Machado said he hasn't discussed a schedule with Showalter, but he plans to be a full go by the first day of spring training. The Orioles' first full workout is scheduled for Feb. 25.

"I think coming here, we didn't talk about [a schedule]," Machado said. "[Showalter] just wanted to see where I'm at. Obviously, I told him I'll be ready. I think I'll be ready. I think I'll be ready to be out there come Day 1 of spring. We're just taking it how it is, not putting any, 'You're going to be ready here, You're going to playing there.' [It's more saying], 'Hey, you feel right? Go out there and do what you can do and play baseball, and have fun at the same time.'"

Machado has yet to play a full major league season. He arrived in the big leagues in August 2012, his 2013 season was ended by a torn ligament in his left knee suffered when he stepped awkwardly on first base in September, and he had surgery on his right knee in August.

"Keep in mind the bar has been set pretty high by guys like Adam [Jones] and Matt [Wieters] and J.J. [Hardy] and Chris [Davis], for that matter," Showalter said. "Do I expect him to play 162 games this year? No. I think he would love to get a full season under his belt. The game and the baseball gods may not allow it. I don't know. This ain't easy to do to your body. You're going to have problems. I hope that we get over the hurdle of it being knee-related."

The Orioles have had a minicamp for the last four years under Showalter. In 2012 and 2013, the gathering took place in Baltimore the week before FanFest, but Showalter jumped last year at the opportunity to move the camp to Sarasota, where the weather allows the team to do more outside.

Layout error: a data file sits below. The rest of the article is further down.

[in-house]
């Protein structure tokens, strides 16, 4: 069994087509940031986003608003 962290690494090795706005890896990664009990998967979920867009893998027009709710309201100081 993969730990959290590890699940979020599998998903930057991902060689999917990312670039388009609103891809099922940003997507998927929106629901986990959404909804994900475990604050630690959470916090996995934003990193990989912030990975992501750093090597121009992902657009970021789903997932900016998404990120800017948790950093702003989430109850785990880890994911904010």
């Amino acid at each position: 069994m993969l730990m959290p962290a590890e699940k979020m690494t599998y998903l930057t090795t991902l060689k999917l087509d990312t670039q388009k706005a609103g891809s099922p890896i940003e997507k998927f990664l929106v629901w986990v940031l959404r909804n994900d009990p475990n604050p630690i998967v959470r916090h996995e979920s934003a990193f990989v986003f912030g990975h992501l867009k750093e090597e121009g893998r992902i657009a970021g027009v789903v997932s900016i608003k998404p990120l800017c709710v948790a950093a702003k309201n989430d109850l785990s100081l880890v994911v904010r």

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The minicamp this year might be more important than previous years because of the team's key offseason losses — Cruz, Markakis and left-handed reliever Andrew Miller. There's no secret that the Orioles are banking on the returns of Machado and Wieters from injuries and a rebound season from Davis, who hit just .196 and ended the season serving a 25-game suspension for illegal Adderall use.

"Those are two big keys of our team that left," Machado said of losing Cruz and Markakis. "That's part of the game. That happens. We all kind of knew that Nelson was probably not going to come back. Markakis was a different story. I don't know what happened there. It [stinks] that they're not there with us. We've got the same team that we had in 2012 and 2013. That's how I see it, and we were all healthy in 2013, and we came up short. I got injured.

"Things happened, but I think we're all positive coming into this year," Machado said. "That's something this team has that we have. We've just got to play with each other and see how it goes and roll the dice. We're not going to put in expectations. That's something that we've never thought of — Orioles are going to be in last place, Orioles are going to be in first. We don't care about it. The only thing we can control is how we play the game, and how we play, hard, and play it The Oriole Way like we've been doing."